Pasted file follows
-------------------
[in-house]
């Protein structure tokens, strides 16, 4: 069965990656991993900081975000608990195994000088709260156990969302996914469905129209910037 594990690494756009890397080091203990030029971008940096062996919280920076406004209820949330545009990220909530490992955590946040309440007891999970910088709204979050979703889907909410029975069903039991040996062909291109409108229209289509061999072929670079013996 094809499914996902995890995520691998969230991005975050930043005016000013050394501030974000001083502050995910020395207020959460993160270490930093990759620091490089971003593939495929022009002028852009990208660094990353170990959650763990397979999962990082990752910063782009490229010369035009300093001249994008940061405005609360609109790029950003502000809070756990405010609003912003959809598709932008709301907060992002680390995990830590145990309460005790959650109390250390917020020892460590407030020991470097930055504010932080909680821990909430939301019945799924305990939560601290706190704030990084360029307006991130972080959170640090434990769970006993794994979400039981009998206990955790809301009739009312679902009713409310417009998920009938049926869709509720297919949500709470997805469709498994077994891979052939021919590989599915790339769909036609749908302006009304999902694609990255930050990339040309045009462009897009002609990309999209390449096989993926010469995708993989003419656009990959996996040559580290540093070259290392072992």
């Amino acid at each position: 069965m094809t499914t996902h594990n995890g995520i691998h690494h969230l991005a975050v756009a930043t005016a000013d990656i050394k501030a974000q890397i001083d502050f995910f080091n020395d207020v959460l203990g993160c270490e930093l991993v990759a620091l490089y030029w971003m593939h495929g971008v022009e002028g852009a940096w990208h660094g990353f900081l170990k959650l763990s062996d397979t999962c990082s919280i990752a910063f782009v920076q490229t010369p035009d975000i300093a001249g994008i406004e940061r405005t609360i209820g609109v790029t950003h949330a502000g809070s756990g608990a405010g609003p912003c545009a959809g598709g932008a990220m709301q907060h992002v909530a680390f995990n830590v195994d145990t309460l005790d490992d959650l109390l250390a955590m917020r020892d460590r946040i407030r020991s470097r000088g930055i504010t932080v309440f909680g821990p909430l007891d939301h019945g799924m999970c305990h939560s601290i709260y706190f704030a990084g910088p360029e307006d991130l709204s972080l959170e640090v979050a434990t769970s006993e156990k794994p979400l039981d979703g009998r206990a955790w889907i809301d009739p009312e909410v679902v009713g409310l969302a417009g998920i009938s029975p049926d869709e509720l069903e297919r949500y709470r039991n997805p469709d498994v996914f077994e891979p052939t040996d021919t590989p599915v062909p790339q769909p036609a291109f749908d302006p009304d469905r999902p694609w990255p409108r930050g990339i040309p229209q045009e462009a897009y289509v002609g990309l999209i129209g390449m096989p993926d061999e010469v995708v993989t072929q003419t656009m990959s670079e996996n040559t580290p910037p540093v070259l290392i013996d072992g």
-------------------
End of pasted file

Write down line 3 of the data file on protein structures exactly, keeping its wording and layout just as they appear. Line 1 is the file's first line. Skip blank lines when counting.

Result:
């Amino acid at each position: 069965m094809t499914t996902h594990n995890g995520i691998h690494h969230l991005a975050v756009a930043t005016a000013d990656i050394k501030a974000q890397i001083d502050f995910f080091n020395d207020v959460l203990g993160c270490e930093l991993v990759a620091l490089y030029w971003m593939h495929g971008v022009e002028g852009a940096w990208h660094g990353f900081l170990k959650l763990s062996d397979t999962c990082s919280i990752a910063f782009v920076q490229t010369p035009d975000i300093a001249g994008i406004e940061r405005t609360i209820g609109v790029t950003h949330a502000g809070s756990g608990a405010g609003p912003c545009a959809g598709g932008a990220m709301q907060h992002v909530a680390f995990n830590v195994d145990t309460l005790d490992d959650l109390l250390a955590m917020r020892d460590r946040i407030r020991s470097r000088g930055i504010t932080v309440f909680g821990p909430l007891d939301h019945g799924m999970c305990h939560s601290i709260y706190f704030a990084g910088p360029e307006d991130l709204s972080l959170e640090v979050a434990t769970s006993e156990k794994p979400l039981d979703g009998r206990a955790w889907i809301d009739p009312e909410v679902v009713g409310l969302a417009g998920i009938s029975p049926d869709e509720l069903e297919r949500y709470r039991n997805p469709d498994v996914f077994e891979p052939t040996d021919t590989p599915v062909p790339q769909p036609a291109f749908d302006p009304d469905r999902p694609w990255p409108r930050g990339i040309p229209q045009e462009a897009y289509v002609g990309l999209i129209g390449m096989p993926d061999e010469v995708v993989t072929q003419t656009m990959s670079e996996n040559t580290p910037p540093v070259l290392i013996d072992g």